New Year Resolutions
March 13, 2012 by Joyce Richman
Up and at ‘em! It’s a few weeks past the honkin’ and hollerin’ dawn of the new year and I bet you haven’t made out your list of New Year’s Resolutions. Surely there are countless things you resolve to do differently this year; dozens of ways you want to be, think, and do that are new and improved over the not-so-hot ways you did them last year. So, get in gear, pencils sharp, paper ready.
“Whoa, pal. First of all, I’ve still got a hangover from 2003, so speak with a little less energy and vitality, ‘cause you’re giving me a headache. Second of all, what’s wrong with my being content with who I am and what I do? I mean, give me a break. Every time I turn around someone tells me how I have to act and what I need to worry about if I don’t act that way. I’m over it with all this changing and rearranging. I’ve had enough of it to last me a lifetime.
In fact, all your noise about making promises has inspired me. I’ve got more than one promise for you, I’ve got three: I’m going to be me, talk like me, and act like me for all of 2004. While I’m at it, I’ve got five more resolutions for you: I’m going to eat whatever I want, sleep as long as I please; work when I feel like it, drink what I choose; and drive in whatever condition I find myself. I’ve done all the changing I’m going to do, thank you very much. Leave me alone and go wake up someone else with your New Year’s Resolution Celebration.”
If that sounds a bit like you on the morning after the biggest ‘make a promise’ day of the year, you’re in some heavy company. The challenge of seeing the world differently, whether close-up or at a distance, and to change your view of yourself and your role within it, can be more than you can manage.
In fact, the thought of making New Year’s Resolutions rings the bells of frustration and exasperation in the hearts of many. Some have had a very tough year making ends meet while staying employed, and some have been working their hardest getting that way again. Some feel that they have been mistreated by hard-working, well-intended businesses that were powerless to take hard work and good behavior into account when having to close doors and shutter windows.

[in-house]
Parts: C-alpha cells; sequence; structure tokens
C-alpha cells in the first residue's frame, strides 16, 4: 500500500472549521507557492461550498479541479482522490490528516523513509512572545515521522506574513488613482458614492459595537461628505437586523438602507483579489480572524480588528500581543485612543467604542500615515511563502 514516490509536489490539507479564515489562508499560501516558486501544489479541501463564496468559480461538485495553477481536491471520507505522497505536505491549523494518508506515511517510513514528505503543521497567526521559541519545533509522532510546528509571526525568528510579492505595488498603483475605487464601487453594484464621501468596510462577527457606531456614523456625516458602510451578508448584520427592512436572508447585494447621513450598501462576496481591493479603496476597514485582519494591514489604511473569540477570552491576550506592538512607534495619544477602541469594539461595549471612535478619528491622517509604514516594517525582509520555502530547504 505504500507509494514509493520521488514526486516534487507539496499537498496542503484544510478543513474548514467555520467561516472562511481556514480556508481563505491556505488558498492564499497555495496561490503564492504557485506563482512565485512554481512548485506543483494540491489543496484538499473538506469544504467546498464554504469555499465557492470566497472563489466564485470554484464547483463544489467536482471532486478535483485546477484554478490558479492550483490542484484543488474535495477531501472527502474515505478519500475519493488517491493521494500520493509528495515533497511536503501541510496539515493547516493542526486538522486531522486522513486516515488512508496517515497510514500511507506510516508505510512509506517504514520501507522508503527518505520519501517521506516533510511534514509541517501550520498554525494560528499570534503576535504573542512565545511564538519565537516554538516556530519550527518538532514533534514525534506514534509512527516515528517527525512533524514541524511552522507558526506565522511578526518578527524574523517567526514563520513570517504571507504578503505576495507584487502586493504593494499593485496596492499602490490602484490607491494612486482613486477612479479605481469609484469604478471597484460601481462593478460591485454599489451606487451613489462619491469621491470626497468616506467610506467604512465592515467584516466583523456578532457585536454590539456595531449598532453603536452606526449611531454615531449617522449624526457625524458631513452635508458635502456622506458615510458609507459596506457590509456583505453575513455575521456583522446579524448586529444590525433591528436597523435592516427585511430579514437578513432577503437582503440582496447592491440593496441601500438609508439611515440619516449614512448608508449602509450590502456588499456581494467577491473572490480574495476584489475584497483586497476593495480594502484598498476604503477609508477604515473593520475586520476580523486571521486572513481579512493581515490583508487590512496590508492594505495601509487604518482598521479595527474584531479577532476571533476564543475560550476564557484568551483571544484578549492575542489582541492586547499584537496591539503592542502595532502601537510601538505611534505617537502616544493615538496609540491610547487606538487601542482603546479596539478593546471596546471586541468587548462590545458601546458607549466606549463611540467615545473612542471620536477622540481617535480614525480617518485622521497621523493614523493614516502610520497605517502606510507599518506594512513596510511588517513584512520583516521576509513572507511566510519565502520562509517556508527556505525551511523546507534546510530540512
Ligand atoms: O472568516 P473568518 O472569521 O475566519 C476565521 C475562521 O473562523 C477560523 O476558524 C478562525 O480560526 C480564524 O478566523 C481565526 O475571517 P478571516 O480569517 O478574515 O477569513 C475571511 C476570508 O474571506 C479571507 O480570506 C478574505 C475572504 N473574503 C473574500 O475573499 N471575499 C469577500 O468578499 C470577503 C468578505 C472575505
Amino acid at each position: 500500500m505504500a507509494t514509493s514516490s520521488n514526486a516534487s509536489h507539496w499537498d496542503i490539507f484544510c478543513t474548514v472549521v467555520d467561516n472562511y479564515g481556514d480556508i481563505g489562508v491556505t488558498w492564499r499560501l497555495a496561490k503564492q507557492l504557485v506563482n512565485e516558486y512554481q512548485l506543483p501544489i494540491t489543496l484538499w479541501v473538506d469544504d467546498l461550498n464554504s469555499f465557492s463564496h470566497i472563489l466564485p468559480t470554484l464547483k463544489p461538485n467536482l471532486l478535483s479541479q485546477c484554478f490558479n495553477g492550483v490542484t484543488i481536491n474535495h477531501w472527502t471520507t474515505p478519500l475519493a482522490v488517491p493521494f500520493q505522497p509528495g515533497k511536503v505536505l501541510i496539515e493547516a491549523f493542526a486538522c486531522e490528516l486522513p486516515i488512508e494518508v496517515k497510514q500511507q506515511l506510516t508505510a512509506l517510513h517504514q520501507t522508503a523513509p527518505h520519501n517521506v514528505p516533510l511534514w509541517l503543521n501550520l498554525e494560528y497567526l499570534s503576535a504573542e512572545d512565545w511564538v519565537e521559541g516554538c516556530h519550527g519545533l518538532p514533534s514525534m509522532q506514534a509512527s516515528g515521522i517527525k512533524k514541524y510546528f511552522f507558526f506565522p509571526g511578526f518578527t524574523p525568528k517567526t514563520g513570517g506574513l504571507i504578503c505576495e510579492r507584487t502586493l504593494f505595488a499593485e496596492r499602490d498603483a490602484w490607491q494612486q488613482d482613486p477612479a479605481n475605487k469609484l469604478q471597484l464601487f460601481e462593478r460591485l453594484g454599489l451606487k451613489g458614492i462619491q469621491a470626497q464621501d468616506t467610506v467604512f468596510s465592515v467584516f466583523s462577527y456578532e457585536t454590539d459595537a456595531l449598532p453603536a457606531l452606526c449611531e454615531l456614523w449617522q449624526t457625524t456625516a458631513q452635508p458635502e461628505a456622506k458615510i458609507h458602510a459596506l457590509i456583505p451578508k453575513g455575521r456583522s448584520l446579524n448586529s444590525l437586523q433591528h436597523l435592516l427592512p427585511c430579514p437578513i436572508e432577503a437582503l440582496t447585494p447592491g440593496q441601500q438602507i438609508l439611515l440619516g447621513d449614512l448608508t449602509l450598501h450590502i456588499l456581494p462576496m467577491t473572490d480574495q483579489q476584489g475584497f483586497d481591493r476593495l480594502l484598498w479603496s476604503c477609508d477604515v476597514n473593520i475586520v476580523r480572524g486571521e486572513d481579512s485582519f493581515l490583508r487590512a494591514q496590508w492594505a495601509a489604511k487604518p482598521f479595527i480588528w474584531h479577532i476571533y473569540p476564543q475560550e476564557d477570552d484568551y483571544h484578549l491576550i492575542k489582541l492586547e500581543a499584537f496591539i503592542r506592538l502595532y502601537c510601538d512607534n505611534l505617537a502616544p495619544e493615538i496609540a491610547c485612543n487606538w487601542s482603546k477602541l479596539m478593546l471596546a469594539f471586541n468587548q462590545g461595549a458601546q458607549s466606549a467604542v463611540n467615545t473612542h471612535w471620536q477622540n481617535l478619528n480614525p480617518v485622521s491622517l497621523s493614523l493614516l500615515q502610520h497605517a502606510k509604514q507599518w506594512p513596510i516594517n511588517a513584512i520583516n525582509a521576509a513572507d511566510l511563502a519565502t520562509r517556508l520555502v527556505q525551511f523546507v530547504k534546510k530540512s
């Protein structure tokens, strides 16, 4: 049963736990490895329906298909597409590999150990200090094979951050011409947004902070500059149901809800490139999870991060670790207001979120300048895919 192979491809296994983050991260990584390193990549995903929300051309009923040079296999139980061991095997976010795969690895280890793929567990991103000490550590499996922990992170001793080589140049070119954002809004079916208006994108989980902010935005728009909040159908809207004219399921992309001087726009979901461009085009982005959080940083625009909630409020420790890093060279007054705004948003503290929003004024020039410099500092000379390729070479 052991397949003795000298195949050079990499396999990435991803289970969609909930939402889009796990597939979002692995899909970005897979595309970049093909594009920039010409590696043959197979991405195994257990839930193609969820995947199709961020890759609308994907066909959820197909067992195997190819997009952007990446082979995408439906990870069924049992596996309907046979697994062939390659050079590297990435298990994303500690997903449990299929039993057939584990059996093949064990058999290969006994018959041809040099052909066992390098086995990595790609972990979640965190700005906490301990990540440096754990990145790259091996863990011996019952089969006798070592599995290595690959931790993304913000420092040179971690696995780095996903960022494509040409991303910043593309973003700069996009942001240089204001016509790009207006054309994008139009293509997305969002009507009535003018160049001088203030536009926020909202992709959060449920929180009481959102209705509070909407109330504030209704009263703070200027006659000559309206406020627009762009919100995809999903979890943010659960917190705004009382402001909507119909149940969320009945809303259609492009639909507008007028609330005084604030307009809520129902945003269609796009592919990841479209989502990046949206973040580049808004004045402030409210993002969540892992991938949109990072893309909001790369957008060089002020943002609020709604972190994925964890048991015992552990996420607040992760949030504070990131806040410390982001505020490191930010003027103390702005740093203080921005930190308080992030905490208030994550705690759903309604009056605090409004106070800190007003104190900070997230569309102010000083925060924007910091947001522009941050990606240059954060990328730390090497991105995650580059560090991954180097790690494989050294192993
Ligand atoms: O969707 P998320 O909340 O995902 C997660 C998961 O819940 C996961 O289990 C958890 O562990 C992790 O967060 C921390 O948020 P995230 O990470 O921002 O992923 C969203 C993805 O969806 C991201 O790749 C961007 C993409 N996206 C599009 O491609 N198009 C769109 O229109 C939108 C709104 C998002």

Some don’t feel that way at all:
“For the life of me, I don’t have patience with all this pessimism and the people who persist in it. They wear me out. Look at what we’ve survived. We’ve survived nine-eleven, and we’re coming back; we’ve survived a lingering downturn, and we’re coming back. There are plenty of things to look forward to and plenty of evidence that it’s going to be there when we catch up to it.
I don’t have patience with people who run others down, or lecture everyone they see on what they should do, and how they should think, to be on the right side of political, religious, and intellectual thought. And I don’t have patience with people who are content with standing still.
I think it’s important to make things better than we found them. Sometimes I work on getting my act together, getting done what I need to do. Sometimes I work on learning something new, thinking in different ways. I’m not content to let things be. If I’m not moving forward I’m sliding backward, and that’s not acceptable to me.”
And there are others, finding their place somewhere in the middle, accepting who they are and where they find themselves; learning and growing, not out of a sense of need or resolution but out of a desire to take action when and where the spirit moves them, when and if it does.
And the rest probably resent the notion of being so narrowly defined, pigeonholed, or categorized, as to be in limited to one place or the other.
So wherever you are and whoever you choose to be, I hope you enjoy a year of safety, security, peace and prosperity.